“When they finally arrive in our world is when the magic happens. Here, the Water People want to live in harmony with us. We need them just as much as they need us, because the truth is, without the Water People, us humans would be completely lost. We wouldn’t even last a week without them.
“They help us in everything we do, he explained. “You should know that. They make us clean, they hydrate us, they give water to the plants so the plants can feed us and the animals, too. Water People are truly amazing, sweetheart.”
He paused to pick a cup up from the desk, which I hadn’t noticed until then, and he drank the water so fast that by the time I thought to him for a sip, he had already finished the whole glass. And that really got me thirsty. But I didn’t say anything.
“But also,” he continued as if nothing had happened, “the Water People don’t ask for much. They only ask for one thing in return. They want us to stop contaminating them. You see, when humans don’t treat them right, the Water People may get sick, and as a consequence, they could get their fellow Water People sick, and they could get us sick as well.” His voice got a little more serious. “That is why we shouldn’t contaminate the water. But my dearest Adola, believe it or not, humans still get the Water People sick from time to time.”
“Oh no!” was all I was able to say.
“But don’t worry, sweetheart, this is where I enter the scene,” he told me as his eyes got bright and shiny with excitement, and I couldn’t help but feel extremely curious about what he had to say.
“I forgot to tell you, but, you see, the Water People are ruled by a kind king, The Water King, the noblest and gentlest person you can imagine. He cares about his people, too. All he ever wants is for his people to live happy lives. So, one can understand that he got upset after he found out his people kept getting sick while visiting our city.”
“But Daddy,” I decided to ask him, “What exactly happened to the Water People, why did they keep getting sick?’ My face must have made him feel something inside because he responded hastily.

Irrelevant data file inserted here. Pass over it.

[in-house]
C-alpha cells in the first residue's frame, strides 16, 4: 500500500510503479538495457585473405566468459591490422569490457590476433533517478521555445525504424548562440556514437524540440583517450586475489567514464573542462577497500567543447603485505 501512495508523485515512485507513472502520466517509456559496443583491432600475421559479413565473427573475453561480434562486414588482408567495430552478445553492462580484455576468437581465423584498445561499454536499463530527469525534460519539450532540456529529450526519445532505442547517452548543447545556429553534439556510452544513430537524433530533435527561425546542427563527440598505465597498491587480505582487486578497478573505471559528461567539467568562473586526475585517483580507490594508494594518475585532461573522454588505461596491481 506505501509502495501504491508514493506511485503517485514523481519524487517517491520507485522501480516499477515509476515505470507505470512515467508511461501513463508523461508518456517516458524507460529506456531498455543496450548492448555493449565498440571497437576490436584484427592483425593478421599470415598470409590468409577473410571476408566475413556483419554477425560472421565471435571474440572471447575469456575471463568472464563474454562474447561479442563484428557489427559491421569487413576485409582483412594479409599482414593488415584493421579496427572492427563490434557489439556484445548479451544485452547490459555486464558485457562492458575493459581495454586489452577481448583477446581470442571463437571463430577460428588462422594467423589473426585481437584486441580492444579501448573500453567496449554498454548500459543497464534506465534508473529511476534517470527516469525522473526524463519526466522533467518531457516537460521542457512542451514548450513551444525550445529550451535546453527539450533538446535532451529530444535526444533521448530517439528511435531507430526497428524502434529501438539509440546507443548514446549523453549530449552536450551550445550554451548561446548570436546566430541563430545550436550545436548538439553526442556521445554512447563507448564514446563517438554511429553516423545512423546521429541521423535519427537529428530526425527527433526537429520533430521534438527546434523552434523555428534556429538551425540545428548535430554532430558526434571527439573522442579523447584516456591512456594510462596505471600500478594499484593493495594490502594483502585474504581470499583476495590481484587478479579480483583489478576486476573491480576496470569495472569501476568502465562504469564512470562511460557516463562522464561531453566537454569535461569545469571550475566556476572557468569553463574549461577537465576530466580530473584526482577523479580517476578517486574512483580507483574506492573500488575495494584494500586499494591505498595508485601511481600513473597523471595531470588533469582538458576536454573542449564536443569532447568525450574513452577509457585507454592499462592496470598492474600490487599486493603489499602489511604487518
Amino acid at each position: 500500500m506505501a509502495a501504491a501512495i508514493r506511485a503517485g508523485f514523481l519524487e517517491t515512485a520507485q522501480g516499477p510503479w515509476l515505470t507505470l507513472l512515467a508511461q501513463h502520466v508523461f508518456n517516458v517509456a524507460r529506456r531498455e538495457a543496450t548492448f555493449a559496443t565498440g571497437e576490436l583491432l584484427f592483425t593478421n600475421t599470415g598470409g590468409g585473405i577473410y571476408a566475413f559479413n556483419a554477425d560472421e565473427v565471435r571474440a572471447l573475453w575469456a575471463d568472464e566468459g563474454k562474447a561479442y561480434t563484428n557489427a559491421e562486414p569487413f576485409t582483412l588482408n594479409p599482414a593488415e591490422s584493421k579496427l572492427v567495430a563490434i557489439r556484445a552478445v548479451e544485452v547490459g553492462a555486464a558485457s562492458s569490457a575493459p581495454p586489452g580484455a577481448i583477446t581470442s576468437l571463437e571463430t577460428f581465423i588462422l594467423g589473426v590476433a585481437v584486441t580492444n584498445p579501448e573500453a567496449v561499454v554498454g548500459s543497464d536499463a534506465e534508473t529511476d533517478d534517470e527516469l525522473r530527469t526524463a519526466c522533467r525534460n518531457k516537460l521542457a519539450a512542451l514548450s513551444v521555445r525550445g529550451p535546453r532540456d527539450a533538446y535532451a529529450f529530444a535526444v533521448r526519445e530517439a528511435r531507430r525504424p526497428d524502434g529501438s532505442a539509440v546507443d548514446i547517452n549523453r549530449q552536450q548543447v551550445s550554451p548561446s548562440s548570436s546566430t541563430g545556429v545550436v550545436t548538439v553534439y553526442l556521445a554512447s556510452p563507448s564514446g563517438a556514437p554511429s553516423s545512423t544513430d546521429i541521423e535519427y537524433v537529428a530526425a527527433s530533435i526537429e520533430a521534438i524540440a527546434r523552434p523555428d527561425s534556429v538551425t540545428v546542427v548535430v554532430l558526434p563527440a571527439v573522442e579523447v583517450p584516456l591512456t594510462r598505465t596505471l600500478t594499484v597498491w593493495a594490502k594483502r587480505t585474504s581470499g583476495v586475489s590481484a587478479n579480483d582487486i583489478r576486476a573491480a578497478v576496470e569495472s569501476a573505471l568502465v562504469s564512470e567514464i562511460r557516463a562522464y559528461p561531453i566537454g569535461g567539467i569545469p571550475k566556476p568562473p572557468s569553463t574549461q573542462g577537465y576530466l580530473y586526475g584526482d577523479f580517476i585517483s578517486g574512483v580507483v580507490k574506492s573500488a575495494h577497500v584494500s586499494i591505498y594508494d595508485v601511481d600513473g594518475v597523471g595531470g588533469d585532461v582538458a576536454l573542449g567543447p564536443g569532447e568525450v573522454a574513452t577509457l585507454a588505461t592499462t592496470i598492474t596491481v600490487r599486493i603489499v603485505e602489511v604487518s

“Sometimes, we humans forget that even though the Water People work for us, but we have to be gentle and kind to them, too. We need to learn to appreciate the Water People just as much as they appreciate us, darling.”
And do you do something to help them?” I asked him.
“Exactly, that is my job. I help them in a lot of ways. It’s kind of complicated, but let’s just say that thanks to the help of the Water King, we can understand the needs of the water people.”
I needed more answers.
“But Daddy, how exactly do you help them?”
“Well, sweetheart, for starters, we are building a hotel for the Water People, here in the city, too. Yes, yes, a hotel,” he clarified after seeing the surprise on my face. “You see, sometimes the water people need to stay longer than just a day in our city, so we build these huge hotels for them. Thousands and thousands of them stay in our hotels every day.”
“And what do they do in these hotels, Daddy?” I asked him.
“Well, darling, they need to get some rest. Sometimes they need to get clean before entering our houses, so we clean them.”
I was confused by then, but I didn’t care, I was so curious. And also, I needed to ask him the question that had piqued my curiosity in the first place.
“Daddy, what happens to them after they disappear through the sink?”
I’m glad you asked, sweetie,” he told me, “because actually, that is where the second part of my job begins. You see, the Water King doesn’t want their people to go back to the Water City dirty and contaminated after they work in our human world.”
“Why not?” I interrupted him.
‘Because if a sick Water Person goes to the Water City, they could get the rest of the Water People sick too. The Water King told us we need to clean his Water People before we send them back to their Water homes.”
“Oh, Daddy, that is so interesting! You have no idea how much I loved your story. But you know what?” I told him, “All this talking about water got me really, really, really, thirsty. Let’s stop here and go drink some Water People in the kitchen.”
We both laughed a lot that afternoon.